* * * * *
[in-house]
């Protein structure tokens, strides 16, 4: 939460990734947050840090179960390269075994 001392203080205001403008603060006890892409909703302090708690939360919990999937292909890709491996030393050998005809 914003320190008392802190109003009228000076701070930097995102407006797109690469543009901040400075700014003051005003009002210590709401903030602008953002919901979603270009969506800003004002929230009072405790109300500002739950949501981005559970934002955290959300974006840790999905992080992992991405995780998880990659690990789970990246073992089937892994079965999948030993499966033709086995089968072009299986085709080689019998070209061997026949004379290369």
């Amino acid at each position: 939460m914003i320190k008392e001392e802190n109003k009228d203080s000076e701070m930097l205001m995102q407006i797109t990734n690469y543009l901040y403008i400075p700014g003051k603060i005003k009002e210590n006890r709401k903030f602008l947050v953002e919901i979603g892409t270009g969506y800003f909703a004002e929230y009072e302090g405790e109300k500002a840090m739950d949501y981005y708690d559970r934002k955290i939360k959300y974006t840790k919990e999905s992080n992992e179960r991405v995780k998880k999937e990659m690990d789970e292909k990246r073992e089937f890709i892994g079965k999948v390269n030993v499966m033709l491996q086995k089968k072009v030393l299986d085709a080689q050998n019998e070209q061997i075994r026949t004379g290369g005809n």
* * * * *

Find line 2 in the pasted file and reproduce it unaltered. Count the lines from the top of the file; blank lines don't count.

């Protein structure tokens, strides 16, 4: 939460990734947050840090179960390269075994 001392203080205001403008603060006890892409909703302090708690939360919990999937292909890709491996030393050998005809 914003320190008392802190109003009228000076701070930097995102407006797109690469543009901040400075700014003051005003009002210590709401903030602008953002919901979603270009969506800003004002929230009072405790109300500002739950949501981005559970934002955290959300974006840790999905992080992992991405995780998880990659690990789970990246073992089937892994079965999948030993499966033709086995089968072009299986085709080689019998070209061997026949004379290369």